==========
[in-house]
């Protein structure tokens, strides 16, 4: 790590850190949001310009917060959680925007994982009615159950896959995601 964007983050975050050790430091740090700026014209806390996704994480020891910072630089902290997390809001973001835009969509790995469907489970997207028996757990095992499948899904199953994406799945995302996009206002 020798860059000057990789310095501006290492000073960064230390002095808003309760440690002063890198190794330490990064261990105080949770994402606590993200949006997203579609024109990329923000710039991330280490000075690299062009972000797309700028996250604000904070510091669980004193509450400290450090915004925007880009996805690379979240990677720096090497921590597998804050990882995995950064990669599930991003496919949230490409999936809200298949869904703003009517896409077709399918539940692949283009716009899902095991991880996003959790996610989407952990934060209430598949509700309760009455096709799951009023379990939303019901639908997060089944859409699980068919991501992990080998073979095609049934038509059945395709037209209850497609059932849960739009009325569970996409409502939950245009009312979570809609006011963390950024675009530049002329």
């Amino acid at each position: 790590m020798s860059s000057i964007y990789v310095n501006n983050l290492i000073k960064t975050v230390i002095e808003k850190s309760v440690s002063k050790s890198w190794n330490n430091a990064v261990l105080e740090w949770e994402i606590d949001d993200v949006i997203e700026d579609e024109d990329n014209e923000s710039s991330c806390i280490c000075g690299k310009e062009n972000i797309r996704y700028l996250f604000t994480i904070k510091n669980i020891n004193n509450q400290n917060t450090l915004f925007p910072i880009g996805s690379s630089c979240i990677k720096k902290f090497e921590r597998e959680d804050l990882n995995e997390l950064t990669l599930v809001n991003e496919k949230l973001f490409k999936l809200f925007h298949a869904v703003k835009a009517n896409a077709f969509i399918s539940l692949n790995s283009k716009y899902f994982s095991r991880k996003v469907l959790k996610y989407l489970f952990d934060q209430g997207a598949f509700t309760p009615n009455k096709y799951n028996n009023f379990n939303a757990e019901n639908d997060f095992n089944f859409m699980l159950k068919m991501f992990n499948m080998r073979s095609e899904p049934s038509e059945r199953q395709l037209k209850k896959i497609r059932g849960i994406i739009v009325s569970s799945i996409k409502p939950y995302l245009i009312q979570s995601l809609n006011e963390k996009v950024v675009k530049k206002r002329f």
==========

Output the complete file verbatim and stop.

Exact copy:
[in-house]
């Protein structure tokens, strides 16, 4: 790590850190949001310009917060959680925007994982009615159950896959995601 964007983050975050050790430091740090700026014209806390996704994480020891910072630089902290997390809001973001835009969509790995469907489970997207028996757990095992499948899904199953994406799945995302996009206002 020798860059000057990789310095501006290492000073960064230390002095808003309760440690002063890198190794330490990064261990105080949770994402606590993200949006997203579609024109990329923000710039991330280490000075690299062009972000797309700028996250604000904070510091669980004193509450400290450090915004925007880009996805690379979240990677720096090497921590597998804050990882995995950064990669599930991003496919949230490409999936809200298949869904703003009517896409077709399918539940692949283009716009899902095991991880996003959790996610989407952990934060209430598949509700309760009455096709799951009023379990939303019901639908997060089944859409699980068919991501992990080998073979095609049934038509059945395709037209209850497609059932849960739009009325569970996409409502939950245009009312979570809609006011963390950024675009530049002329």
């Amino acid at each position: 790590m020798s860059s000057i964007y990789v310095n501006n983050l290492i000073k960064t975050v230390i002095e808003k850190s309760v440690s002063k050790s890198w190794n330490n430091a990064v261990l105080e740090w949770e994402i606590d949001d993200v949006i997203e700026d579609e024109d990329n014209e923000s710039s991330c806390i280490c000075g690299k310009e062009n972000i797309r996704y700028l996250f604000t994480i904070k510091n669980i020891n004193n509450q400290n917060t450090l915004f925007p910072i880009g996805s690379s630089c979240i990677k720096k902290f090497e921590r597998e959680d804050l990882n995995e997390l950064t990669l599930v809001n991003e496919k949230l973001f490409k999936l809200f925007h298949a869904v703003k835009a009517n896409a077709f969509i399918s539940l692949n790995s283009k716009y899902f994982s095991r991880k996003v469907l959790k996610y989407l489970f952990d934060q209430g997207a598949f509700t309760p009615n009455k096709y799951n028996n009023f379990n939303a757990e019901n639908d997060f095992n089944f859409m699980l159950k068919m991501f992990n499948m080998r073979s095609e899904p049934s038509e059945r199953q395709l037209k209850k896959i497609r059932g849960i994406i739009v009325s569970s799945i996409k409502p939950y995302l245009i009312q979570s995601l809609n006011e963390k996009v950024v675009k530049k206002r002329f």